Traffic deaths in 2016 are up about 32% compared with last year
So far this year, 79 people have been killed in crashes including seven pedestrians and one bicyclist.
Last month 47 people died in Wisconsin traffic crashes, which was 22 more than February 2015 and 21 more than the five-year average for the month of February, according to preliminary statistics from the Wisconsin Department of Transportation (WisDOT).
So far this year, 79 people have been killed in crashes including seven pedestrians and one bicyclist. As of the end of February, traffic fatalities were 19 more than the same period last year (nearly a 32-percent increase) and 15 more than the five-year average.
The safest month of February in terms of traffic deaths since the end of World War II occurred in 2014 with 20 fatalities. The deadliest February was in 1968 with 73 fatalities.
“Typically, February is a low traffic fatality month. However, we had an unusually deadly weekend that accounted for nearly 24 percent of the fatalities for the month. From Friday, February 19 to Sunday, February 21, crashes killed 11 people. Three of the crashes had multiple fatalities, including a triple-fatality crash in Columbia County. That was the deadliest weekend on Wisconsin roads since August 2015,” says David Pabst, director of the WisDOT Bureau of Transportation Safety. “To reverse this tragic increase in 2016 and make progress toward zero preventable traffic deaths in Wisconsin, we need motorists to buckle up, slow down, pay attention, and drive sober.”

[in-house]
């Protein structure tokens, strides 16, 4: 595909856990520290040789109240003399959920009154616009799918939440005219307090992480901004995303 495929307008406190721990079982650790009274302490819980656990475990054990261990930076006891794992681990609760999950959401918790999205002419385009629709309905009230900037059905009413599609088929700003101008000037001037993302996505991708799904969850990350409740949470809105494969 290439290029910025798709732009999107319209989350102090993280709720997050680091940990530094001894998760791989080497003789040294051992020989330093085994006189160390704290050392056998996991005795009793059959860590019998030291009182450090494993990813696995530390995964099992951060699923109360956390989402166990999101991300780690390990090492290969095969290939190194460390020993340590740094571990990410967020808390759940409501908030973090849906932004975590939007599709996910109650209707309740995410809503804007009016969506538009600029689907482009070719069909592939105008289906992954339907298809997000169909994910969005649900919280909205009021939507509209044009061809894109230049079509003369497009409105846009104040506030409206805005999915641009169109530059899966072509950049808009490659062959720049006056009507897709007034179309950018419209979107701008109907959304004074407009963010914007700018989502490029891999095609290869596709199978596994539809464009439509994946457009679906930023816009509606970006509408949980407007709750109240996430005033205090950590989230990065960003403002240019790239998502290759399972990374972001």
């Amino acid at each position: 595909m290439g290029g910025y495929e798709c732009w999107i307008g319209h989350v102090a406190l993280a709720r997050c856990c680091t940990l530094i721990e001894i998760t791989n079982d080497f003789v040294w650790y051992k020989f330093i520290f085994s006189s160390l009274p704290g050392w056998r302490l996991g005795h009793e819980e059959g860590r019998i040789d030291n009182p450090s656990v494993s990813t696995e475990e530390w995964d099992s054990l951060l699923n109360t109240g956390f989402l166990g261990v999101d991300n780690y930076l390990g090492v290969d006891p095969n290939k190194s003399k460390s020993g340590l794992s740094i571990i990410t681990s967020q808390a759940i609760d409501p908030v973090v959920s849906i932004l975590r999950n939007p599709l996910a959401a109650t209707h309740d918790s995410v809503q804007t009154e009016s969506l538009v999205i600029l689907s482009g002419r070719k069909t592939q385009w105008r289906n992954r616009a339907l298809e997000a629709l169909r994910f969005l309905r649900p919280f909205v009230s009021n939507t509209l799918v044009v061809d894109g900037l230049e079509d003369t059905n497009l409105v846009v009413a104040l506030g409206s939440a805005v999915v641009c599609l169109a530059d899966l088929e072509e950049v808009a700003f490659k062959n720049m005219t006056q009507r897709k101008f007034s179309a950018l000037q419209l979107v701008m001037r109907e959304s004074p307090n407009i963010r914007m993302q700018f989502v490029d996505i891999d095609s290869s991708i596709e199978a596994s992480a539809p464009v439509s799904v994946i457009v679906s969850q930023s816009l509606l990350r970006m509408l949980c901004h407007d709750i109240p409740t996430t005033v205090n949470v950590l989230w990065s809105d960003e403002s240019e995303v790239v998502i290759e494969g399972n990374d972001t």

Press Releases by Wisconsin Department of Transportation - Page 2
He founded Arrowhead Strategies, LLC, providing lobbying, grassroots and crisis management services to state and national clients.
Two-way data share hopes to ease congestion and better inform motorists
The Driver Report of Crash in paper form will no longer be available for completing and mailing to WisDOT for crashes that occur after Dec. 31, 201
To prevent deaths and injuries in the upcoming year, WisDOT along with its traffic safety partners will intensify many safety initiatives
Changes allow transport of heavier loads of petroleum products
Enhancement gives motorists real time info on reported wrong way driver
To combat drunken driving, law enforcement agencies across the state will be out in force for the national Drive Sober or Get Pulled Over campaign.
New locations enhance wrong way driver detection
Governor Walker approves more than $4.4 million to serve the transportation needs of seniors and individuals with disabilitiesDec 21st, 2016 by Wisconsin Department of Transportation
Approved projects for 2017 include funding for 15 mobility management projects.
‘Drive Sober or Get Pulled Over’ campaign runs from Dec. 15 to Jan. 1
Drug-related traffic crashes in Wisconsin soar, Departments of Justice and Transportation co-sponsor new ads raising awarenessDec 7th, 2016 by Wisconsin Department of Transportation
Last year, 149 people were killed in drug-related traffic crashes in Wisconsin